WWF-Pakistan stresses need to save water for sustainable development

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LAHORE: Worldwide Fund-Pakistan (WWF-Pakistan) has stressed that there is an urgent need for communities, companies and government to come to secure water in a bid to maintain the balance between people and nature.

To commemorate World Water Week, WWF-Pakistan, in collaboration with the Leather Product Development Institute (LPDI), organised two-day awareness sessions in Sialkot aimed at raising awareness on water challenges, risks and effective management of available water resources in the country.

An art competition was also organised for students from the Fine Arts Department at LPDI, who created unique paintings that showed the linkage between biodiversity and water.

WWF-Pakistan Director General (DG) Hammad Naqi Khan, at the occasion, said that it was important to value the country’s water bodies, particularly rivers and lakes. He said that to achieve sustainable development goals, it was urgent to manage them efficiently and conserve other water resources.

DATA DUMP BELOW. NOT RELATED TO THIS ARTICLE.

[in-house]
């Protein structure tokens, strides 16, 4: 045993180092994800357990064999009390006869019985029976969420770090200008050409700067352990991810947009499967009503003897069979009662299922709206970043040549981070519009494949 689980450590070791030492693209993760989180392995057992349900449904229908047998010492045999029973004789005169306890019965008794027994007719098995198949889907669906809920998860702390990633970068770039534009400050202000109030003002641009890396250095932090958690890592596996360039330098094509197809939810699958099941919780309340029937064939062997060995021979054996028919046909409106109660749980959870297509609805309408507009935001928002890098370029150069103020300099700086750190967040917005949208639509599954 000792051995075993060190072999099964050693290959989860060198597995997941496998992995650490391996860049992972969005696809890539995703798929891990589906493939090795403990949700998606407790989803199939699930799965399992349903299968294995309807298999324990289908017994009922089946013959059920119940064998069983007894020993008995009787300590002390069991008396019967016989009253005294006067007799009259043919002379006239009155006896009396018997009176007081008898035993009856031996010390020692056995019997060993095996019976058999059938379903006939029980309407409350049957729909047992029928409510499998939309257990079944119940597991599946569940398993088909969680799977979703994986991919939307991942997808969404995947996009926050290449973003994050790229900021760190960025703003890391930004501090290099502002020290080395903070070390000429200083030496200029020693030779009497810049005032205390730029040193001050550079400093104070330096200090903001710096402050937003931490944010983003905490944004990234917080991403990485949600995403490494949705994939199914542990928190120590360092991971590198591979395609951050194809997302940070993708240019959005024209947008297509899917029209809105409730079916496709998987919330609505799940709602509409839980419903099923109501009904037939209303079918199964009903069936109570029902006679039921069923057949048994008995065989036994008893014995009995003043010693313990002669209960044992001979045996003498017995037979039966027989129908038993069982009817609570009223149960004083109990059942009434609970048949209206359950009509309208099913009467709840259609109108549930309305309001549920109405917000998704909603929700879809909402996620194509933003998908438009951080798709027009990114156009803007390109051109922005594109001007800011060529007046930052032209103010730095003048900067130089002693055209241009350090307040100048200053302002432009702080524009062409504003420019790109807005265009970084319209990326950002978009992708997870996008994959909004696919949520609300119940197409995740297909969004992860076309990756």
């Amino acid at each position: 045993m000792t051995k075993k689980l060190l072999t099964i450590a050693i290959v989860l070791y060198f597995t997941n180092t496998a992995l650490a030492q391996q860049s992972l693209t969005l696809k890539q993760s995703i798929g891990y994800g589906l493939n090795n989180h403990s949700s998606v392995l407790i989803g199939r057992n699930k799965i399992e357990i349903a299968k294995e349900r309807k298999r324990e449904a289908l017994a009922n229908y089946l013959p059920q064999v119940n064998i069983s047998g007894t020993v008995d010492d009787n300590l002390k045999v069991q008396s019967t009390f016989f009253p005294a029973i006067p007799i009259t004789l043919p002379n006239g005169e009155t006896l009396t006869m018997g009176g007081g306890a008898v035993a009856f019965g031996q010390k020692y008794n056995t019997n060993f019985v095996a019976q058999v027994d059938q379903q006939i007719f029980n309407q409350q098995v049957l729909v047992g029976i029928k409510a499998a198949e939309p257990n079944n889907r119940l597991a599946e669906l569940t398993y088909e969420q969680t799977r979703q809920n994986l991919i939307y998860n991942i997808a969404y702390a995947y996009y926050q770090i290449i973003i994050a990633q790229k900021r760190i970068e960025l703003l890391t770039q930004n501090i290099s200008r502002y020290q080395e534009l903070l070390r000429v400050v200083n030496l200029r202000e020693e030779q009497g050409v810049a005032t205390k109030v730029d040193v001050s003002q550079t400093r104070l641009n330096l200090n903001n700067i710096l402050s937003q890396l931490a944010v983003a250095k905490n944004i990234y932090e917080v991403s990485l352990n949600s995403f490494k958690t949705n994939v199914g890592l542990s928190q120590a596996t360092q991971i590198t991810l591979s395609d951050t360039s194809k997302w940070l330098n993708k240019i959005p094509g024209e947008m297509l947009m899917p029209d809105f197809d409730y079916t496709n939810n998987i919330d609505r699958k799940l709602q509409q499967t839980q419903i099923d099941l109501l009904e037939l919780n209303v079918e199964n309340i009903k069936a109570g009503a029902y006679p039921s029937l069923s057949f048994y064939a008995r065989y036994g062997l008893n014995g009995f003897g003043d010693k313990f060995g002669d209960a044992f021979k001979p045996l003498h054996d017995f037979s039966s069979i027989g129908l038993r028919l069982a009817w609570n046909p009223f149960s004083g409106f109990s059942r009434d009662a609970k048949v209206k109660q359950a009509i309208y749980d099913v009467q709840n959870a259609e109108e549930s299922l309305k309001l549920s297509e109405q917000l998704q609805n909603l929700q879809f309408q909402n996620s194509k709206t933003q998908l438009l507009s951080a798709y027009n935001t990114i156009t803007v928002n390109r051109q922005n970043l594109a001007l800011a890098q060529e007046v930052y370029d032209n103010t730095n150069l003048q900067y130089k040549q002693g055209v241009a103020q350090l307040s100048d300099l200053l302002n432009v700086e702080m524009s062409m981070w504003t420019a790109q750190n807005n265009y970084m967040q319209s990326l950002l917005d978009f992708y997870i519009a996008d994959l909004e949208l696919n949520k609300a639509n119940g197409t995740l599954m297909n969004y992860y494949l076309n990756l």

“Pakistan has become a water scare country due to mismanagement and ill-planning of water resources,” he said, adding that the country’s per capita surface water availability had declined from 5,260 cubic metres per year in 1951 to around 1,000 cubic metres in 2016.

Khan also warned that this quantity was likely to drop further to about 860 cubic metres by 2025.

“The rapid rise in population will further aggravate the water situation,” he said and emphasised that water and ecosystems and their impact on human development required collective action and business ecosystem strategies.

Meanwhile, WWF-Pakistan is also hosting a 10-litre water challenge, a short video competition for the youth to raise awareness and educate the masses. The competition is aimed at making the youth understand the water issues in Pakistan.

Under this challenge, students will spend 24 hours using only 10 litres of water. This includes water consumed in all daily activities including the water used to prepare meals, bathe and washing of clothes.

The experience will be documented by the students and will make the public understand how hard it is to spend a day with such little water.

In this way, the water challenge will change students’ perspective about freshwater use and management.

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